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Mowgli
22-05-2010, 16:55
I have just got back from a little fishing trip. Had two. Nothing major, but a bend in the rod.

I have a Canon EOS 350D and a Mark 1 50mm f1.8 Canon fixed lens attached to it. Recently I have been getting pictures back that are not in focus. I understand that the fish will be in focus but I won't - and I like that as it's all about the fish not me! But I am getting it where I am in focus and the fish isn't. Is this because of the focusing point, and is there a way that I can idiot proof this when handing the camera over to someone?

Any help would be awesome :cool: :cool:

Mr_Bump
22-05-2010, 19:07
You can change it so it will automatically focus on the centre point, ie the fish.

How you do it on your model I couldnt guess though, will be in the options somehwere probably under AF points :)

Mowgli
22-05-2010, 19:40
So what setting would you suggest I use it on. Would it be best to have it on P. And then set it via that?

Mr_Bump
22-05-2010, 19:47
If your handing it to randoms then P is probably the best option.

The AF Point should be a set and forget kind of thing, just check when you switch it on. Then drop the F to 1.8 or as open as you want and give it to your camera man :)

Mowgli
23-05-2010, 16:26
Thanks.

Can you select more than one focal point? So for example like the horizontal line of 5?

Surrey Sam
23-05-2010, 18:49
Only on the top of the line 1D bodies I believe.



To achieve the effect you want using the lens wide open at F1.8 would need a competent DSLR user at the helm.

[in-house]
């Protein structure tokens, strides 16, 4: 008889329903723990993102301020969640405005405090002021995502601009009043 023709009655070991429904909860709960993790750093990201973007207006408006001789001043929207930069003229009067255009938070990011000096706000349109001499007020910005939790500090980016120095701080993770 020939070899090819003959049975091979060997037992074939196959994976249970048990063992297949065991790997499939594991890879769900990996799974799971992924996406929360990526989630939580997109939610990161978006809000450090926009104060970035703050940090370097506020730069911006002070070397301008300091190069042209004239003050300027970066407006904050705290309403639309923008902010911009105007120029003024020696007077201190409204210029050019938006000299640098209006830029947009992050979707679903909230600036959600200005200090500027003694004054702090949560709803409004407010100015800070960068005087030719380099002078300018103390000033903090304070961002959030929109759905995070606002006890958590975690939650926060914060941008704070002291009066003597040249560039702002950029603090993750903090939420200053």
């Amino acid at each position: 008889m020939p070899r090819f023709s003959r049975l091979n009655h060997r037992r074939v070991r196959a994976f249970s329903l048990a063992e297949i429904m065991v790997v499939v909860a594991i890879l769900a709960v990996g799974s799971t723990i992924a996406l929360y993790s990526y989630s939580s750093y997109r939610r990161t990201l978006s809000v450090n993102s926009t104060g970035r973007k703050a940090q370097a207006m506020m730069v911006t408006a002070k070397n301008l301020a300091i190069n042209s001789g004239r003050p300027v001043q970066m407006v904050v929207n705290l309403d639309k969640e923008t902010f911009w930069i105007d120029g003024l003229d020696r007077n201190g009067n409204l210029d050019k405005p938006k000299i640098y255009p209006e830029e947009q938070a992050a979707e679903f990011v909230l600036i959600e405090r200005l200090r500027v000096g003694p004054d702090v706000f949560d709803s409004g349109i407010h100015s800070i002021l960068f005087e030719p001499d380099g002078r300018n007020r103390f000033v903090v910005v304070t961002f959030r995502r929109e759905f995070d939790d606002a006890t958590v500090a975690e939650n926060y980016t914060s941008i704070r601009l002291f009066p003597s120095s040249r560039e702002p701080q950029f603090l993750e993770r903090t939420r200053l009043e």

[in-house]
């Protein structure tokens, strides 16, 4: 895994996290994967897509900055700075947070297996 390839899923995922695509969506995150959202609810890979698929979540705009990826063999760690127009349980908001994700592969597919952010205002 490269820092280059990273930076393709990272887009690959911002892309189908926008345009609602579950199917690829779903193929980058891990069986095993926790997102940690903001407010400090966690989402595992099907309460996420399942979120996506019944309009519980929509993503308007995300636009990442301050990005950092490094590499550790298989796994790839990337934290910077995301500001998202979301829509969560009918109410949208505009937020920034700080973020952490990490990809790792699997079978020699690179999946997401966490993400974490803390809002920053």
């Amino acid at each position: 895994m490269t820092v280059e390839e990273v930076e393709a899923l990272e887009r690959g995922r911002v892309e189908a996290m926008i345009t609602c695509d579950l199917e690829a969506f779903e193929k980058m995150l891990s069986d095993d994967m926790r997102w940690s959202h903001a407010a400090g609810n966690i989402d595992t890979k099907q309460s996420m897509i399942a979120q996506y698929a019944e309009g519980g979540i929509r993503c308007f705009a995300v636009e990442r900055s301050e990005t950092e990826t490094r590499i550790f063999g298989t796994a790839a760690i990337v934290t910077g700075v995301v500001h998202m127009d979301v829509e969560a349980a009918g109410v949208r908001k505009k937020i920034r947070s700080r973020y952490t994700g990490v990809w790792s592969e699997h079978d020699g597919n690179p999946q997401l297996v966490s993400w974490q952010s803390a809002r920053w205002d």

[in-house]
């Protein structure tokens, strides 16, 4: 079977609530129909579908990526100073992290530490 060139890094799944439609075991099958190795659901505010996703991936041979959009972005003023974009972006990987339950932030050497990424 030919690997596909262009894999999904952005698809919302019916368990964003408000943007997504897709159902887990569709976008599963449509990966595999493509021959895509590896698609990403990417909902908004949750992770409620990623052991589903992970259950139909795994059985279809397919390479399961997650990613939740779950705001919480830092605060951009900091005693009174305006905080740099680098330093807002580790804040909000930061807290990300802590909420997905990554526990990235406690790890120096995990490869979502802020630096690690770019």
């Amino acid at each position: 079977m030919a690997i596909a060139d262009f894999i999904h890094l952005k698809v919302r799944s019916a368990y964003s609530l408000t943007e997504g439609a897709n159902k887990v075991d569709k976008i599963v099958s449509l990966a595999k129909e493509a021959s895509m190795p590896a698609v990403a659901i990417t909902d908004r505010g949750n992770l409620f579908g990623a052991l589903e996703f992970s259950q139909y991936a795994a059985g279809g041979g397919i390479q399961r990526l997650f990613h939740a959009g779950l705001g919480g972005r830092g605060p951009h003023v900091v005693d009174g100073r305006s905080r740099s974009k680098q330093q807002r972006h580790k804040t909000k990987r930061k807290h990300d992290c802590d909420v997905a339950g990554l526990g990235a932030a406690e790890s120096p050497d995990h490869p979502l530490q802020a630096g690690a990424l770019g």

The setting I use when handing over my DSLR to a stranger is always use the centre focus point and then stop the lens down to F7.1. I then tell the user to focus the red square on either the fish or me and let them have a practice until they are comfortable. 9/10 it works well and I have always managed to get good quality results which is also down to shooting in RAW format and all the associated advantages that brings.

Mowgli
23-05-2010, 18:58
So by stopping down to F7.1 are you still getting a healthy background blur?

TimKelly
23-05-2010, 21:24
What on earth is this insane desire for a blurred background? Unless someone competent has the camera a shallow depth of field is going to cause no end of heartache. If you want a picture of the fish, surely it's more important to have a good picture of the fish? There's no point in having an out of focus background if the foreground's soft too.

richpearson
23-05-2010, 21:31
What on earth is this insane desire for a blurred background? Unless someone competent has the camera a shallow depth of field is going to cause no end of heartache. If you want a picture of the fish, surely it's more important to have a good picture of the fish? There's no point in having an out of focus background if the foreground's soft too.